Movies with High Drama Keep You Glued

New study says that movie scenes high in emotional quotient, both audio and video, create a pattern in the human brain.

It is known that filmmakers, the good ones, use various ways to entice people and get them more involved in the movie. The new research has found that these visual and auditory inputs actually cause the brain to respond in a certain way.

The researchers hooked up 20 participants to EEG scanner while they watched movies. Three movies were shown. First one was Alfred Hitchcock's "Bang! You're Dead" and second was Sergio Leone's "The Good, the Bad and the Ugly". Both these movies have moments of high drama expected to trigger responses. The third movie was a control that was an amateur film of people walking on a college campus.

"Peak correlations of neural activity across viewings can occur in remarkable correspondence with arousing moments of the film. Moreover, a significant reduction in neural correlation occurs upon a second viewing of the film or when the narrative is disrupted by presenting its scenes scrambled in time," the researchers said.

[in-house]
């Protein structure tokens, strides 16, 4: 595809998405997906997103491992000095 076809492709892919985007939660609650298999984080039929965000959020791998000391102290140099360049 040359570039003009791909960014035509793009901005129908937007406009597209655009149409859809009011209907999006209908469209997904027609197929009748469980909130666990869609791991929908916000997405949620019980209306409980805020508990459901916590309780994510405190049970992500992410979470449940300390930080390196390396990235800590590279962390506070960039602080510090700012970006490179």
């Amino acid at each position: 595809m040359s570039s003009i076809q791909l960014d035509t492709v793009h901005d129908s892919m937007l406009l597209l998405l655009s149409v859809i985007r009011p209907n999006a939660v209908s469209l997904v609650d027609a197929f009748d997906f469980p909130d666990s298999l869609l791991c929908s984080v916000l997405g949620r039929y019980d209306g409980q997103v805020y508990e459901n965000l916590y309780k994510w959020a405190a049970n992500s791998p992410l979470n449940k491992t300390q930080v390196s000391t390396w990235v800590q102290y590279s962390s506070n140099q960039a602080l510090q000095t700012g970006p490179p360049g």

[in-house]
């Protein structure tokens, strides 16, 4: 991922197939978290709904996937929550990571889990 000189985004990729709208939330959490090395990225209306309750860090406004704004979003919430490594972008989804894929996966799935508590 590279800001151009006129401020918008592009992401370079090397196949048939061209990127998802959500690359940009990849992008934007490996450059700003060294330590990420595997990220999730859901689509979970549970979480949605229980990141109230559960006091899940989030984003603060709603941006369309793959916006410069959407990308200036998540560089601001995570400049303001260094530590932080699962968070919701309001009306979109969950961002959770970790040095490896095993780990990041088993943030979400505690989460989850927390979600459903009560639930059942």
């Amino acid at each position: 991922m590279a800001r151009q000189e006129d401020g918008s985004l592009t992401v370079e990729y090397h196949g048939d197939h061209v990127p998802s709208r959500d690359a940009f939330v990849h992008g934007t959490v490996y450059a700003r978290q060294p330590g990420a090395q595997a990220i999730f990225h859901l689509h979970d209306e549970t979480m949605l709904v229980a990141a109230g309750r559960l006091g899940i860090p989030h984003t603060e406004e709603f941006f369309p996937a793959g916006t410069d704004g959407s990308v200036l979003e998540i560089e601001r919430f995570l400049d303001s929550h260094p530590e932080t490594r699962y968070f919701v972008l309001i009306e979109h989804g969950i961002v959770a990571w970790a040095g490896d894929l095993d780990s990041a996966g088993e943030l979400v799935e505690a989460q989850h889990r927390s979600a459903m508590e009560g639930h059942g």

The EEG alpha graph shows a person's attentiveness. Scenes that had high drama resulted in the waves

"We found moments of high correlation (between brainwave activity during separate viewings) and moments when this did not occur. By looking at patterns of oscillation we could tell at which moments a person was particularly engaged. Additionally, we could see whether the correlation occurred across subjects and repeated viewings," said Dr. Lucas C. Parra, Herbert G. Kayser Professor of Biomedical Engineering in CCNY's Grove School of Engineering, and an author of the study.

Advertisers and film-makers are constantly looking out for ways that could get attention of the viewers.

"The potential to measure engagement is huge since this provides an objective way to collect data," added Dr. Dmochowski.

In future studies, the researchers are trying to find if there is a relation between social media use and movie-watching.

"We are mining Twitter to measure the depth of watching. We think there will be many correlations between scenes that elicit social media responses and neural signatures, and we can look at both positive and negative responses," he said.